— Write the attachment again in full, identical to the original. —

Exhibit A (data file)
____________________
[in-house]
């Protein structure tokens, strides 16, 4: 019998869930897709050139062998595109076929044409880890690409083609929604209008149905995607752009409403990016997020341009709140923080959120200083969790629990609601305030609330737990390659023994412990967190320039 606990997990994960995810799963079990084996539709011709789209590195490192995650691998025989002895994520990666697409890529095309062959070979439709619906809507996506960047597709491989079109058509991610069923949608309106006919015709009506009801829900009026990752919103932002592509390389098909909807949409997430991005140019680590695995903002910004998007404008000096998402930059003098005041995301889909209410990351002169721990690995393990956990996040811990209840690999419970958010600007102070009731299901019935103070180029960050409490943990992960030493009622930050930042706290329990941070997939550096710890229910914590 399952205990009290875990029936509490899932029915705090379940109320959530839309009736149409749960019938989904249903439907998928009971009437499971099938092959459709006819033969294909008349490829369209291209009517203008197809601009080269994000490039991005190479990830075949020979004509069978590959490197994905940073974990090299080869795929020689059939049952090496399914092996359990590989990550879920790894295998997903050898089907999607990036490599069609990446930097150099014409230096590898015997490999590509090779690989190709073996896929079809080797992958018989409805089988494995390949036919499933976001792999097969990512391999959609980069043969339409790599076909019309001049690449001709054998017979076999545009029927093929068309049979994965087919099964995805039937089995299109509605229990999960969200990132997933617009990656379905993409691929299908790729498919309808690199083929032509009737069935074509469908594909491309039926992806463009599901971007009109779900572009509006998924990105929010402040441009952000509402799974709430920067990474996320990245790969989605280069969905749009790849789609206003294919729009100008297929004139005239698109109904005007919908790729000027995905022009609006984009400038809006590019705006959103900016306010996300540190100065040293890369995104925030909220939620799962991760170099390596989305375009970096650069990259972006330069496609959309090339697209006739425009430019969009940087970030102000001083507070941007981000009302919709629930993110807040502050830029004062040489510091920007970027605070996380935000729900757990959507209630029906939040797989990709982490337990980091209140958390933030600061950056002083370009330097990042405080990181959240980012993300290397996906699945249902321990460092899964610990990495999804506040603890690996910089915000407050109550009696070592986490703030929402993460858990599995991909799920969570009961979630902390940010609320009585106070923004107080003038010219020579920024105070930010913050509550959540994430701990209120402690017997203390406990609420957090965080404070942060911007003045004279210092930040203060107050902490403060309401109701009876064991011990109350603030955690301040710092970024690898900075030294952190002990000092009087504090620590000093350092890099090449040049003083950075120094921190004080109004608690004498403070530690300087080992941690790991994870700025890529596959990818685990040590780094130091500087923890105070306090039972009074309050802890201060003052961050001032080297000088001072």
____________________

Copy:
[in-house]
């Protein structure tokens, strides 16, 4: 019998869930897709050139062998595109076929044409880890690409083609929604209008149905995607752009409403990016997020341009709140923080959120200083969790629990609601305030609330737990390659023994412990967190320039 606990997990994960995810799963079990084996539709011709789209590195490192995650691998025989002895994520990666697409890529095309062959070979439709619906809507996506960047597709491989079109058509991610069923949608309106006919015709009506009801829900009026990752919103932002592509390389098909909807949409997430991005140019680590695995903002910004998007404008000096998402930059003098005041995301889909209410990351002169721990690995393990956990996040811990209840690999419970958010600007102070009731299901019935103070180029960050409490943990992960030493009622930050930042706290329990941070997939550096710890229910914590 399952205990009290875990029936509490899932029915705090379940109320959530839309009736149409749960019938989904249903439907998928009971009437499971099938092959459709006819033969294909008349490829369209291209009517203008197809601009080269994000490039991005190479990830075949020979004509069978590959490197994905940073974990090299080869795929020689059939049952090496399914092996359990590989990550879920790894295998997903050898089907999607990036490599069609990446930097150099014409230096590898015997490999590509090779690989190709073996896929079809080797992958018989409805089988494995390949036919499933976001792999097969990512391999959609980069043969339409790599076909019309001049690449001709054998017979076999545009029927093929068309049979994965087919099964995805039937089995299109509605229990999960969200990132997933617009990656379905993409691929299908790729498919309808690199083929032509009737069935074509469908594909491309039926992806463009599901971007009109779900572009509006998924990105929010402040441009952000509402799974709430920067990474996320990245790969989605280069969905749009790849789609206003294919729009100008297929004139005239698109109904005007919908790729000027995905022009609006984009400038809006590019705006959103900016306010996300540190100065040293890369995104925030909220939620799962991760170099390596989305375009970096650069990259972006330069496609959309090339697209006739425009430019969009940087970030102000001083507070941007981000009302919709629930993110807040502050830029004062040489510091920007970027605070996380935000729900757990959507209630029906939040797989990709982490337990980091209140958390933030600061950056002083370009330097990042405080990181959240980012993300290397996906699945249902321990460092899964610990990495999804506040603890690996910089915000407050109550009696070592986490703030929402993460858990599995991909799920969570009961979630902390940010609320009585106070923004107080003038010219020579920024105070930010913050509550959540994430701990209120402690017997203390406990609420957090965080404070942060911007003045004279210092930040203060107050902490403060309401109701009876064991011990109350603030955690301040710092970024690898900075030294952190002990000092009087504090620590000093350092890099090449040049003083950075120094921190004080109004608690004498403070530690300087080992941690790991994870700025890529596959990818685990040590780094130091500087923890105070306090039972009074309050802890201060003052961050001032080297000088001072």